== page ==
Over the last 5-7 years there have been two surgeons in particular – Freddie Fu and Charlie Brown – who have been doing a lot of work on “Where’s the right place to put the ACL?”

Lost decade?...

We all thought we were doing the right thing ten years ago, then we all thought we were doing the right thing five years ago but actually when you look at the results of the old-fashioned ACLs they got great results, they got their sportsmen back playing sport but they all go on and tend to get arthritis – that is if you look at them at 10-15 years down the line.

Everyone is now questioning things – was the insult or the injury is so great that you get arthritis? or when we do our ACL reconstruction we are not putting it in the right place?

And the researchers have looked – Freddie Fu in particular – really hard at the anatomy again in the lab, in the cadavers, on CT, on MRI and so on, and what they have discovered is that all these years we have been way out on our tunnel positioning on both the tibia and the femur! So there was this vogue to do 'double-bundle' procedures – two tunnels on the tibia and two tunnels on the femur – to recreate a more anatomical ACL. That procedure has not really taken off as no one can show at the moment a real advantage to the patients either in the clinic or there is no way of testing to say if it is any better than a single bundle. And I think most of us feel at the moment that probably double bundle is not the way to go. There is this famous phrase ‘double bundle double trouble – just keep it simple’. However, what has spun out of all their research is particularly on the femur people were miles out on where they were putting it despite the big debate over the last ten years of the best way of drilling the femur. The traditional way is to do the tibial tunnel first, come up into the femur and then drill the femur. You were very fixed. Once you had drilled that tibial tunnel you had to go that way to drill the femur.

So the Australians came up with this idea of trans-portal drilling where you drill the femoral tunnel and the tibial tunnel independently. So you drill the femoral tunnel first and you drill it through the medial portal with the knee really bent up (well that is the way I like to do it). We all thought we had been doing it brilliantly – we had been viewing from the lateral side and drilling from the medial side. But what is really interesting is that if you look from the medial side and you drill from the medial side you realise that we all tend to put the femoral tunnel a bit too high and a bit too towards the midline and we are not around the clock face enough. We need to bring it lower in the femur as you look at it and you need to bring it actually surprisingly less posterior than we have been putting it but below where we had been putting it. Tim Spalding did a brilliant presentation at BASK looking at all the evidence – everyone’s CTs and everyone’s MRI scans and what everyone is saying. He has worked out that actually if you measured the distance on the medial side – you put in a ruler and you take a halfway point from the back of the femur and the articular surface at the front in the notch below the so-called registrar’s ridge (intercondylar ridge) – if you take midpoint that is the centre of the ACL and it is a long long way away from where people have been traditionally drilling it.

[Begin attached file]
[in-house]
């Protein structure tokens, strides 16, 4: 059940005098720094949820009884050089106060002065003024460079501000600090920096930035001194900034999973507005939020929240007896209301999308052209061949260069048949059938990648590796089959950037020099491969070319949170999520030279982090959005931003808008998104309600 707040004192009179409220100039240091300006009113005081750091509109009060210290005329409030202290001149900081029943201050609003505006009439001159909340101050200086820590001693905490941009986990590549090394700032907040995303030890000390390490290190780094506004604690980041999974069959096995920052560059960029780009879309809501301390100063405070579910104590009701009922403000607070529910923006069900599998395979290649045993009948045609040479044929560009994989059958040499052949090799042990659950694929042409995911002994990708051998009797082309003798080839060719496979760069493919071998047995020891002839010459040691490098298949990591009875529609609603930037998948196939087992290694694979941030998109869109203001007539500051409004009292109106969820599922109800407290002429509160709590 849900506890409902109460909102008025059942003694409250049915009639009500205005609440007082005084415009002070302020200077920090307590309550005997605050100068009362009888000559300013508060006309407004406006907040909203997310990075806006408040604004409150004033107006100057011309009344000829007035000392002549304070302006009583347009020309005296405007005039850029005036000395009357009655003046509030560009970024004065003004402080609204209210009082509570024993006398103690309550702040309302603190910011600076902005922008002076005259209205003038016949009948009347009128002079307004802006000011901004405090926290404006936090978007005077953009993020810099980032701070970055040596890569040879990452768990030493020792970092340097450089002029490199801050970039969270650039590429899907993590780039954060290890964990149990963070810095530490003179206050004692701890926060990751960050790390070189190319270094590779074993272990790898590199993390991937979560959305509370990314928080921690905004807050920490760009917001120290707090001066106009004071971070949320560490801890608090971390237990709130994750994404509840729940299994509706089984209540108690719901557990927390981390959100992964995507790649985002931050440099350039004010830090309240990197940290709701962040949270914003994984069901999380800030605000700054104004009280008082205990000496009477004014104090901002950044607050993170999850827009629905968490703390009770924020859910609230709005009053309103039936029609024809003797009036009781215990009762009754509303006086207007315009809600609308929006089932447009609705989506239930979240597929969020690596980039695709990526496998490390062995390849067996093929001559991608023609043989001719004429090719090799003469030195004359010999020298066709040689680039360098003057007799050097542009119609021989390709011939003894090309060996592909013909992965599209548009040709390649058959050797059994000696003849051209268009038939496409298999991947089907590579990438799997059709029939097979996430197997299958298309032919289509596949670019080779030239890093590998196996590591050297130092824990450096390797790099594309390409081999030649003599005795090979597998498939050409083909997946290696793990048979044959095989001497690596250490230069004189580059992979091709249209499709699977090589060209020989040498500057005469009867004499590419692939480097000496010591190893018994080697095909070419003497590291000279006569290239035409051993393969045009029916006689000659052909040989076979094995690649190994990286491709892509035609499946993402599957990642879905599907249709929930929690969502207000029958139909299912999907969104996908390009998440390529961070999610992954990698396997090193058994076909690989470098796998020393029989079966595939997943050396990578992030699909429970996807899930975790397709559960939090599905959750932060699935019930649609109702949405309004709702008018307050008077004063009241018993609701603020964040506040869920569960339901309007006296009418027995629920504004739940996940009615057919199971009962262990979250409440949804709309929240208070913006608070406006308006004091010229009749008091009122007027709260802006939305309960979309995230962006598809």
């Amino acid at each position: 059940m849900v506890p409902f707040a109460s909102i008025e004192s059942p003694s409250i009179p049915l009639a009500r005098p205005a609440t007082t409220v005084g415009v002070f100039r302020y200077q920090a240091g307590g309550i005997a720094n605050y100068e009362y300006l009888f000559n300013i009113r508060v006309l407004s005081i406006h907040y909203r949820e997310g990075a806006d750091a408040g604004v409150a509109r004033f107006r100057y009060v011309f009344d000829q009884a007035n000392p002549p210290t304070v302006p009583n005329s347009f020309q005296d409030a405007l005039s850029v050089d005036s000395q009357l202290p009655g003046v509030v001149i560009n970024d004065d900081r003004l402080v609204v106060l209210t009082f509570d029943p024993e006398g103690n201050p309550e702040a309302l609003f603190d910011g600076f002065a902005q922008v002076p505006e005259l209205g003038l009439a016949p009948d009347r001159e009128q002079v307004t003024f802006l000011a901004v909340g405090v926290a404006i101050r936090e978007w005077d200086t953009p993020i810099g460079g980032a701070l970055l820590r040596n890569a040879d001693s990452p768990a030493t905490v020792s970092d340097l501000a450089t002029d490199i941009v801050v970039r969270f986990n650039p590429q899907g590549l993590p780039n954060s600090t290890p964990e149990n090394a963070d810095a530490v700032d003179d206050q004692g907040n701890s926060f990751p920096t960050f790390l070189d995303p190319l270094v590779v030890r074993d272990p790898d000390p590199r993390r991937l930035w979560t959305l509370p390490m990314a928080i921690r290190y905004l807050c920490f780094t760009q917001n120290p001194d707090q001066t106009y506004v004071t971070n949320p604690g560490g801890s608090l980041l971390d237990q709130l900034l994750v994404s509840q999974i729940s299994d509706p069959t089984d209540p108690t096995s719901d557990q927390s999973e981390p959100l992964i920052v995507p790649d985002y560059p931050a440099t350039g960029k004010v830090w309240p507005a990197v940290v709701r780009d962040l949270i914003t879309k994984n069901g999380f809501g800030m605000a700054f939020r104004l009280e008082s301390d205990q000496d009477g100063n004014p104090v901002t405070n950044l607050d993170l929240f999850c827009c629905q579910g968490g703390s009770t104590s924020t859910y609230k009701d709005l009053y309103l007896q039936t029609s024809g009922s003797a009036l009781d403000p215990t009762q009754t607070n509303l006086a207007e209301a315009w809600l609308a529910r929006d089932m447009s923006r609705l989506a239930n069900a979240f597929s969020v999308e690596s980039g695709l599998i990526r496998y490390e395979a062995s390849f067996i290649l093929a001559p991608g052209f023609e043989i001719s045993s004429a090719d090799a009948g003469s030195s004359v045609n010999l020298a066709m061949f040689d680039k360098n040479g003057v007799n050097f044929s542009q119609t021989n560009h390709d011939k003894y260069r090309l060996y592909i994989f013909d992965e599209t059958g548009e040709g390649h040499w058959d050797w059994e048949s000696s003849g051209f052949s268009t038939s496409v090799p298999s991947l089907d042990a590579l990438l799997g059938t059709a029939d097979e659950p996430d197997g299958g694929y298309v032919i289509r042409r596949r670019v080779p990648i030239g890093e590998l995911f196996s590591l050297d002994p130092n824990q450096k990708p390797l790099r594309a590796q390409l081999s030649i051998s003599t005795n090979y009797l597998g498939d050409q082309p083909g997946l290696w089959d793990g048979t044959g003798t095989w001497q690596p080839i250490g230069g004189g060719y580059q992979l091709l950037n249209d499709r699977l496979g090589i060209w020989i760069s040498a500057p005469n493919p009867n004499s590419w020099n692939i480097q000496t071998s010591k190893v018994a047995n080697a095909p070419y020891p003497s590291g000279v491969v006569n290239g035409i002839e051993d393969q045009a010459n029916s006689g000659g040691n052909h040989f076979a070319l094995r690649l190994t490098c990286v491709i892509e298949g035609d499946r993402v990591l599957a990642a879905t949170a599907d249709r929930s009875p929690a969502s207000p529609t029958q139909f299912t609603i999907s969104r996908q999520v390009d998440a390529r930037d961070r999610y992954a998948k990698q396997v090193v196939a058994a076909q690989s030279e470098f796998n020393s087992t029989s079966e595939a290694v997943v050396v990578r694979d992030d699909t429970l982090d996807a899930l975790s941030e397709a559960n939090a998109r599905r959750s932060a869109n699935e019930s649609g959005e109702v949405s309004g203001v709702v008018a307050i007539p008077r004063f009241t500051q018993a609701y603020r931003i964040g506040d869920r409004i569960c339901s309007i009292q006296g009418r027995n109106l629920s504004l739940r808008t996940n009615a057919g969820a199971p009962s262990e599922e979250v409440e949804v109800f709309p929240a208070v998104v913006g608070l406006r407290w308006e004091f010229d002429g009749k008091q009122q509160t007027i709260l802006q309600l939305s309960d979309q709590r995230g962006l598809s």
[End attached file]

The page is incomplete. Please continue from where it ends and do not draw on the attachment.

So everyone is now desperately trying to develop a nice technique for doing an anatomical ACL reconstruction in a way that can be replicated by your average surgeon. At the moment the only way of doing it is to look from the medial side and do all the work from the medial side and that is quite difficult you know. It’s quite a small little area that you are working in and it is possible but it is fiddly. Arthrex has developed these nice jigs for drilling – you basically pass a guide wire into the knee and then you externally turn the end of the wire, it has a little crank on it, and it cranks open a little drill and it allows you then to back the drill into the femur – they are called flip cutters  - and are absolutely fantastic. I am hoping to develop a new technique so that you actually look from the medial side and do all the work from the lateral side with some special instruments that go around the corner into the notch and allow you to prepare the femur, mark the femur and then accept this drill bit.

That idea of anatomical ACL reconstruction is just so completely different from what people have been doing up to now is going to revolutionise the way that ACL reconstruction gets done. What has been really difficult up until now is actually quantifying where the centre of the true anatomical ACL footprint is on the femur. What Spalding has done is that he has come up with a really simple way of doing it – get a ruler, measure the front, measure the back – it is usually about 20mm – take the halfway point just below the intercondylar notch and there it is, and you’re in the middle. And it’s probably 4 mm lower and 4 mm anterior to what we all used to think it was. So it was way off, way off. The problem is that there is no way of proving that it is any better until we have plenty of data, but the evidence so far is telling us is that what we are doing at the moment is not remotely anatomical.